These issues about freedom of the press in Cuba should be part of the U.S.-Cuba discussions about Cuban human rights that were covered in an earlier post about the U.S. Department of State’s report about Cuba’s human rights record for 2013 and that will be covered in the soon-to-be-released Department’s report for 2014.[2]

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[1] This List is part of CPJ’s Annual report, “Attacks on the Press,” to be released on April 27th. This post is based upon Comm. To Protect Journalists, 10 Most Censored Countries (April 21, 2015); Assoc. Press, Eritrea, North Korea Called World’s Most Censored States, N.Y. Times (April 21, 2015); Gladstone, Eritrea and North Korea Are World’s Most Censored Countries, Advocacy Group Says, N.Y. Times (April 21, 2015).

[2] Other posts discussed the Cuban Foreign Minister’s recent speech about its human rights, the U.N. Human Rights Council’s Universal Periodic Review of Cuba, the U.S. and Cuba’s having the same concept of human rights and the initial U.S.-Cuba discussions about U.S. and Cuban human rights.

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As a retired lawyer and adjunct law professor, Duane W. Krohnke has developed strong interests in U.S. and international law, politics and history. He also is a Christian and an active member of Minneapolis’ Westminster Presbyterian Church. His blog draws from these and other interests. He delights in the writing freedom of blogging that does not follow a preordained logical structure. The ex post facto logical organization of the posts and comments is set forth in the continually being revised “List of Posts and Comments–Topical” in the Pages section on the right side of the blog.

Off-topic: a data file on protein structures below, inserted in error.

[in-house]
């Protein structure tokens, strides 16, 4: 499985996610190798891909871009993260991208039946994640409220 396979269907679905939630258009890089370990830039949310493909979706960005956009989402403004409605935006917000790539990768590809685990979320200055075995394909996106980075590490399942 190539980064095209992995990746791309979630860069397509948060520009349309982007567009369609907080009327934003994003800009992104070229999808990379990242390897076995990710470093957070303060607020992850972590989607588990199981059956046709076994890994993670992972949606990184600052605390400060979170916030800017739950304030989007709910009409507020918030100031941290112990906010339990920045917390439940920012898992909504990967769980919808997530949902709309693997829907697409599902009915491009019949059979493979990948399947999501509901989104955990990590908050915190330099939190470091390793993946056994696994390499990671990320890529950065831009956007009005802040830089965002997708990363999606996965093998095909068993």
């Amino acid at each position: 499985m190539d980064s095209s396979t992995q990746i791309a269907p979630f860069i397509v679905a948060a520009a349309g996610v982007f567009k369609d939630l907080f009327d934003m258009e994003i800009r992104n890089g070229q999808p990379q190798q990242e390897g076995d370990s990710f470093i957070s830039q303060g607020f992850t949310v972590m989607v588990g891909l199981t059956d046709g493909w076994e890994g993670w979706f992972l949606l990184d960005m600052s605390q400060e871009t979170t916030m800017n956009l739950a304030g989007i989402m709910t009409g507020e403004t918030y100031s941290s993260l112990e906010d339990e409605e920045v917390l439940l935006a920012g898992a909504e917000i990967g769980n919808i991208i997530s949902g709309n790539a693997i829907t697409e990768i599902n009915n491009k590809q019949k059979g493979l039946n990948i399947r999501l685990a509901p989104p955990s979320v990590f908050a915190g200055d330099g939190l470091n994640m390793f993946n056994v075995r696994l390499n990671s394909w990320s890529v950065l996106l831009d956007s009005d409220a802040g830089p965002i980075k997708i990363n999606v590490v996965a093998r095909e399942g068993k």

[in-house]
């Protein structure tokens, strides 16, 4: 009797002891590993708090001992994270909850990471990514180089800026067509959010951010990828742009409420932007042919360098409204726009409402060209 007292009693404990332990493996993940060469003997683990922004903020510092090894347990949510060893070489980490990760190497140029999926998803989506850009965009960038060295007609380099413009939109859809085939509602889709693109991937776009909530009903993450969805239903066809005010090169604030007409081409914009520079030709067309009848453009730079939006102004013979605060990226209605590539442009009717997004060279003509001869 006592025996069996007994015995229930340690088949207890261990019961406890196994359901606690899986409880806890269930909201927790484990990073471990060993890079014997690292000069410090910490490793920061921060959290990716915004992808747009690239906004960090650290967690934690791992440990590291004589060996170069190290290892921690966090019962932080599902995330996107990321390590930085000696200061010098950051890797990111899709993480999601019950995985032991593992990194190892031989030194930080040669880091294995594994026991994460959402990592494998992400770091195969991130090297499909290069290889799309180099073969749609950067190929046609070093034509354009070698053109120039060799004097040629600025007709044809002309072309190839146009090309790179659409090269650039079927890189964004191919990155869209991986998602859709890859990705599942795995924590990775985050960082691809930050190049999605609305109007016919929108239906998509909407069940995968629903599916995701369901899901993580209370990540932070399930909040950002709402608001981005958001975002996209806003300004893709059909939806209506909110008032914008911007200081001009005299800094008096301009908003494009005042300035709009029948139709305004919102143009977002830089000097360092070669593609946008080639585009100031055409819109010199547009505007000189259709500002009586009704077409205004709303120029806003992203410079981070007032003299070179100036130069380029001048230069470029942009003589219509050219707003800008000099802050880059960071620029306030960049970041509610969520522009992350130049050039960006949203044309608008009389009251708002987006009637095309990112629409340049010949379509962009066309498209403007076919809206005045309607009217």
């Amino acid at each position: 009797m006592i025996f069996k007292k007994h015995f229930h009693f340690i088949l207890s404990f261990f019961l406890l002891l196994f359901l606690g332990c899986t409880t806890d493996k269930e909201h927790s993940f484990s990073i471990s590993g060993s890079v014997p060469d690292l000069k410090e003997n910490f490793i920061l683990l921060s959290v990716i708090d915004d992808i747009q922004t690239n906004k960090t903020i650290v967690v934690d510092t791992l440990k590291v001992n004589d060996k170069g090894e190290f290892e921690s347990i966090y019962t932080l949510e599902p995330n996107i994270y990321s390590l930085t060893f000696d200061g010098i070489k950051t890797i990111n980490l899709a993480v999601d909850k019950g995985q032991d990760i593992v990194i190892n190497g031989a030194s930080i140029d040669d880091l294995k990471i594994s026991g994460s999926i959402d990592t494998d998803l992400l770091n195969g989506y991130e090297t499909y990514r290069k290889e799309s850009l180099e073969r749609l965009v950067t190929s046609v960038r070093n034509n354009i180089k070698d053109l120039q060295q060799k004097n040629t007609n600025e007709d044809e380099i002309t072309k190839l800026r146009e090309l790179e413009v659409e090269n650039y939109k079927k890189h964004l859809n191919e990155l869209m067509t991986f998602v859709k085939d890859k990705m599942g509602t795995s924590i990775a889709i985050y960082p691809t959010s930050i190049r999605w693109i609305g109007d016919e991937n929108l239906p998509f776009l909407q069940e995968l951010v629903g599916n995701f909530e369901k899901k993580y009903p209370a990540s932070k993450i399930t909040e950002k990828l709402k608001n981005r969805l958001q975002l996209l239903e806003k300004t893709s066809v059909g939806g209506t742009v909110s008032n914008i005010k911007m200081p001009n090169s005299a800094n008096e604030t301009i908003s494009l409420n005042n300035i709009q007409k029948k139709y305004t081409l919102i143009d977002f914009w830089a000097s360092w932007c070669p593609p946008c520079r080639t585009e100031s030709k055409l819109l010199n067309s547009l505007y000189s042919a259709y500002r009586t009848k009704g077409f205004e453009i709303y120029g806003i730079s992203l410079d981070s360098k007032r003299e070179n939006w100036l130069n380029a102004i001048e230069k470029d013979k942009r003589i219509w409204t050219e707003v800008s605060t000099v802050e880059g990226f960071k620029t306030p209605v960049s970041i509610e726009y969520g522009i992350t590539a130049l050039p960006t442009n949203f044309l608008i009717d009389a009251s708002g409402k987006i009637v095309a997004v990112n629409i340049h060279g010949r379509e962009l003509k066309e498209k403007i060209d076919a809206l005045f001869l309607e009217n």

4 thoughts on “Committee To Protect Journalists Criticizes Cuba’s Censorship of the Press”

  1. Funding

    According to the organization’s 2011 Annual Report,[full citation needed] financial supporters include individuals, corporations, and foundations. The report does not include details on the largest financial supporters. Corporate media donors include the Associated Press, CNBC, CNN and Fox News.
    Source of above info is Wikipedia.

    1. Comment: Background on Committee to Protect Journalists

      For the last 30 years, the Committee as an independent, nonprofit organization, “promotes press freedom worldwide . . . and defends the right of journalists to report the news without fear of reprisal. CPJ ensures the free flow of news and commentary by taking action wherever journalists are attacked, imprisoned, killed, kidnapped, threatened, censored, or harassed.”